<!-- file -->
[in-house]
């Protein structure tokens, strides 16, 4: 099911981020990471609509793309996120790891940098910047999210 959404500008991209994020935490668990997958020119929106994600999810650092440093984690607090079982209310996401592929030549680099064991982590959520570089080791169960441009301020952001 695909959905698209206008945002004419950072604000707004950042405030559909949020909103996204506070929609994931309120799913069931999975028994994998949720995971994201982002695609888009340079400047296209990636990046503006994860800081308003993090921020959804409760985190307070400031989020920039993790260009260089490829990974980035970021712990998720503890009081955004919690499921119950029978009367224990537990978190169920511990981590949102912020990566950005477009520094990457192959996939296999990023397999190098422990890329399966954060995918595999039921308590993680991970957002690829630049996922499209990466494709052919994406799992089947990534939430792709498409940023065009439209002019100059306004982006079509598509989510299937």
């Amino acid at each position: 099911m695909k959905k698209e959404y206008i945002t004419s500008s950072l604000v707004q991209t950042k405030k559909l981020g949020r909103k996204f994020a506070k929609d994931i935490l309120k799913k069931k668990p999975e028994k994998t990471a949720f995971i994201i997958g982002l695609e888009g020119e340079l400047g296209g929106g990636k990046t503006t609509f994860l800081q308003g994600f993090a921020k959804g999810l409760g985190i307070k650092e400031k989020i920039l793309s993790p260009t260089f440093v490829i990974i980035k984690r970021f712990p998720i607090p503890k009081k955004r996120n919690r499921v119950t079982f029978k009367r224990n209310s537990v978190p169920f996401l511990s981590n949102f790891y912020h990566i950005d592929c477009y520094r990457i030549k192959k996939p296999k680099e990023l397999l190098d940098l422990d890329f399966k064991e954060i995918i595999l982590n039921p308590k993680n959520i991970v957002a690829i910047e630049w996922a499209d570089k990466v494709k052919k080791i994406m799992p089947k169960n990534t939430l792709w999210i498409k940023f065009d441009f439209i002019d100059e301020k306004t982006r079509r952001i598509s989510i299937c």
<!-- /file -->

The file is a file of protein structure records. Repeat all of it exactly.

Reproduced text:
[in-house]
């Protein structure tokens, strides 16, 4: 099911981020990471609509793309996120790891940098910047999210 959404500008991209994020935490668990997958020119929106994600999810650092440093984690607090079982209310996401592929030549680099064991982590959520570089080791169960441009301020952001 695909959905698209206008945002004419950072604000707004950042405030559909949020909103996204506070929609994931309120799913069931999975028994994998949720995971994201982002695609888009340079400047296209990636990046503006994860800081308003993090921020959804409760985190307070400031989020920039993790260009260089490829990974980035970021712990998720503890009081955004919690499921119950029978009367224990537990978190169920511990981590949102912020990566950005477009520094990457192959996939296999990023397999190098422990890329399966954060995918595999039921308590993680991970957002690829630049996922499209990466494709052919994406799992089947990534939430792709498409940023065009439209002019100059306004982006079509598509989510299937």
């Amino acid at each position: 099911m695909k959905k698209e959404y206008i945002t004419s500008s950072l604000v707004q991209t950042k405030k559909l981020g949020r909103k996204f994020a506070k929609d994931i935490l309120k799913k069931k668990p999975e028994k994998t990471a949720f995971i994201i997958g982002l695609e888009g020119e340079l400047g296209g929106g990636k990046t503006t609509f994860l800081q308003g994600f993090a921020k959804g999810l409760g985190i307070k650092e400031k989020i920039l793309s993790p260009t260089f440093v490829i990974i980035k984690r970021f712990p998720i607090p503890k009081k955004r996120n919690r499921v119950t079982f029978k009367r224990n209310s537990v978190p169920f996401l511990s981590n949102f790891y912020h990566i950005d592929c477009y520094r990457i030549k192959k996939p296999k680099e990023l397999l190098d940098l422990d890329f399966k064991e954060i995918i595999l982590n039921p308590k993680n959520i991970v957002a690829i910047e630049w996922a499209d570089k990466v494709k052919k080791i994406m799992p089947k169960n990534t939430l792709w999210i498409k940023f065009d441009f439209i002019d100059e301020k306004t982006r079509r952001i598509s989510i299937c």